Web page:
Climate Communications amid COVID-19

Climate Communications amid COVID-19

After a year of climate change being a top media story and public policy concern in many countries, attention is now and will be rightfully focused on COVID-19 for some time. This puts climate leaders in a tough situation.

Given the unprecedented disruptions to health, economic and social systems the health emergency is creating, there is a real risk governments, businesses, communities, households and individuals will lack the time, financial resources or emotional capacity to address the climate emergency by cutting emissions and preparing for impacts, even long after the pandemic has passed.  It’s also conceivable that the coronavirus crisis will lead us further into division and political polarization, rather than sustaining momentum around coming together. 

Climate action cannot stall out. It’s impossible to know how long the coronavirus crisis will last, but the science is clear time is running out to avert catastrophic climate change. Climate communicators must find ways to advance the conversation.

Sensitivity is required. Now is not a great time to tout the emission and pollution reductions occurring due to the economic shutdown. It is, however, a moment of great change where worldviews and values are being reassessed and reordered. This creates opportunities to connect the health crisis to climate change and advocate for solutions that address both.

COVID-19 is revealing the vulnerability of the systems we rely on and the need for systemic change to ensure safety, health and economic well-being. Many factors that increase vulnerability to COVID-19 including age, existing health conditions, income inequities, inadequate housing, employment type and racism are also what create the greatest vulnerabilities to climate change. Responding to these crises requires systemic change. Expanding access to health care, addressing economic and racial inequities, building community connectedness and preparedness, improving air and water quality are just some of the strategies that increase health and climate resilience.  

COVID-19 has the potential to shift views regarding civic duties and responsibilities. This is not to downplay the suffering many are experiencing or the potential for backlash from the restrictions being placed on business activities and people’s lives. At the same time, the experience of coming together to overcome a great challenge in which everyone has a critical role to play may increase confidence in collective response and foster a sense of personal efficacy and responsibility. Climate communication efforts should emphasize solutions and provide clear calls to action and resources for the public to be part of the change.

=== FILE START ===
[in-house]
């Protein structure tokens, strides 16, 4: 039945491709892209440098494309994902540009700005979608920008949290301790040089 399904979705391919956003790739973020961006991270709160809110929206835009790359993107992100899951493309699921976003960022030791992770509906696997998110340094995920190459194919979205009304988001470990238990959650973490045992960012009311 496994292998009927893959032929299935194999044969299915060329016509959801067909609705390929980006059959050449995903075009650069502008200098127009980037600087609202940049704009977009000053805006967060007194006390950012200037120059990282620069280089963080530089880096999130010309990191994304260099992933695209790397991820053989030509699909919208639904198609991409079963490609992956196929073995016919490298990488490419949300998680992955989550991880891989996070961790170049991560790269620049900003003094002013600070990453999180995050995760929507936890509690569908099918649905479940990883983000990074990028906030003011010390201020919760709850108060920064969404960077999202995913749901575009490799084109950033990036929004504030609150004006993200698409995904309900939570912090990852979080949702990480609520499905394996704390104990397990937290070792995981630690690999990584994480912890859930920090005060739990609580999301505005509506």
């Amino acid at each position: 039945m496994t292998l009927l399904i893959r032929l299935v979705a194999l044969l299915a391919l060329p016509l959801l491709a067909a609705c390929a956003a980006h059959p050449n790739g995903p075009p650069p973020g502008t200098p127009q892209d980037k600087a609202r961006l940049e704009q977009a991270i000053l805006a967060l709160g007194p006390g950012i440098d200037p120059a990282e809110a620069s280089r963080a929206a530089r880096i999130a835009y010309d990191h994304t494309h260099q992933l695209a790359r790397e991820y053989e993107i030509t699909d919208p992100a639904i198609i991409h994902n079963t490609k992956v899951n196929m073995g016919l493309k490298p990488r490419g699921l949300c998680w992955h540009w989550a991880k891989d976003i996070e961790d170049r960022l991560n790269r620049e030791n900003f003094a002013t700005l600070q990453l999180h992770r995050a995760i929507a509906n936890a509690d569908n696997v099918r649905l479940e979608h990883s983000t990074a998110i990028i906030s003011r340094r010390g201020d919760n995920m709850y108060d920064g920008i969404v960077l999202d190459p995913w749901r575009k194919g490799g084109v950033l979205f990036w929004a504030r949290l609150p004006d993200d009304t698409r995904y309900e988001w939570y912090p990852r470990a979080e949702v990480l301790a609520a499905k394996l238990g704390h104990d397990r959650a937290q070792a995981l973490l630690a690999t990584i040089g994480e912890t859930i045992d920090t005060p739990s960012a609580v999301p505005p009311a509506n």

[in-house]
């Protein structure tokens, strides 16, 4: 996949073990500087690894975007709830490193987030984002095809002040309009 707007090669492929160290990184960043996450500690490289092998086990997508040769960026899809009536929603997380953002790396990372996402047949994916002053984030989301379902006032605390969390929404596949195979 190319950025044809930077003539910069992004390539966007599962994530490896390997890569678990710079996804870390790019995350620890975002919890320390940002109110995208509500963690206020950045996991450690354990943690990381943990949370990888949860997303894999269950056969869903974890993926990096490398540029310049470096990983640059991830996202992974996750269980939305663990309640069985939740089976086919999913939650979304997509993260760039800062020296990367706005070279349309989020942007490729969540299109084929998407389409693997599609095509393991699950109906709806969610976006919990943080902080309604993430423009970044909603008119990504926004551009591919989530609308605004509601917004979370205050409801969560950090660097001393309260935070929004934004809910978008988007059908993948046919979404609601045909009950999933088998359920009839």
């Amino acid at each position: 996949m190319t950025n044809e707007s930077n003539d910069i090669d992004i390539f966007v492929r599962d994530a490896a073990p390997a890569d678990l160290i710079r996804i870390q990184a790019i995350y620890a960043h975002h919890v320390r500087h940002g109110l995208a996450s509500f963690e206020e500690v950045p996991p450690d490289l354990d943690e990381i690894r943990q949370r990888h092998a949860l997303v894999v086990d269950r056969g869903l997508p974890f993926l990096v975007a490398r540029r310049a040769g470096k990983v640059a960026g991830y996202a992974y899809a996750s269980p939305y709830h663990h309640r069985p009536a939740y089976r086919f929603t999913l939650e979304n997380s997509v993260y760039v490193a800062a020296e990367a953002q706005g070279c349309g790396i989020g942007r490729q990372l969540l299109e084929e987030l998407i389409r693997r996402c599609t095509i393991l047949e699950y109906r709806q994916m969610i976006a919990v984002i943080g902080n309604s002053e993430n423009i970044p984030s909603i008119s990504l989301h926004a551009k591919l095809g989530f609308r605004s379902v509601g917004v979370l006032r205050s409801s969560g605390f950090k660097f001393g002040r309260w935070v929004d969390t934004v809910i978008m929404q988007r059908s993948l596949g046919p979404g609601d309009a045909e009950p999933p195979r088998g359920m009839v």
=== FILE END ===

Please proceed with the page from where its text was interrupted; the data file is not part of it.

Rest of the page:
The coronavirus is making painfully clear how interconnected the world is and the importance of launching a rapid and coordinated government response to a global problem rather than relying on the markets to deliver solutions. The same argument can be made for the need for immediate, global action on climate change. Every country is impacted. None can prepare for impacts or drive the transition to clean energy and low-carbon economies on their own. Taking steps now provides the greatest number of options and is the most cost-effective and efficient way to reduce harm and disruption. 

The critical role science plays in responding to a crisis is also being elevated. This could be a beneficial development given sustained efforts over the past few decades to discredit evidence-based decision-making and suppress data by industry and government officials. It’s been clear for some time the importance of amplifying that climate scientists around the world agree the planet is warming due to human activities causing devastating impacts that will worsen if emissions are not cut dramatically. This remains true and may resonate more now as COVID-19 highlights the essential need to have data and experts guide policy decisions.

Now, more than ever, is a time for compassion. Climate leaders have a great deal of experience working through interconnected issues and uncertainties, addressing inequities and tackling climate grief and depression in ourselves, our networks and communities. This experience can be drawn on to ensure climate communication efforts are grounded in concern for people’s well-being and recognize the grief and trauma being experienced while at the same time offer an inspiring and achievable vision for achieving economic, health and climate resilience. A little hope can go a long way right now as we care for ourselves and each other while facing the uncertainties that lie ahead.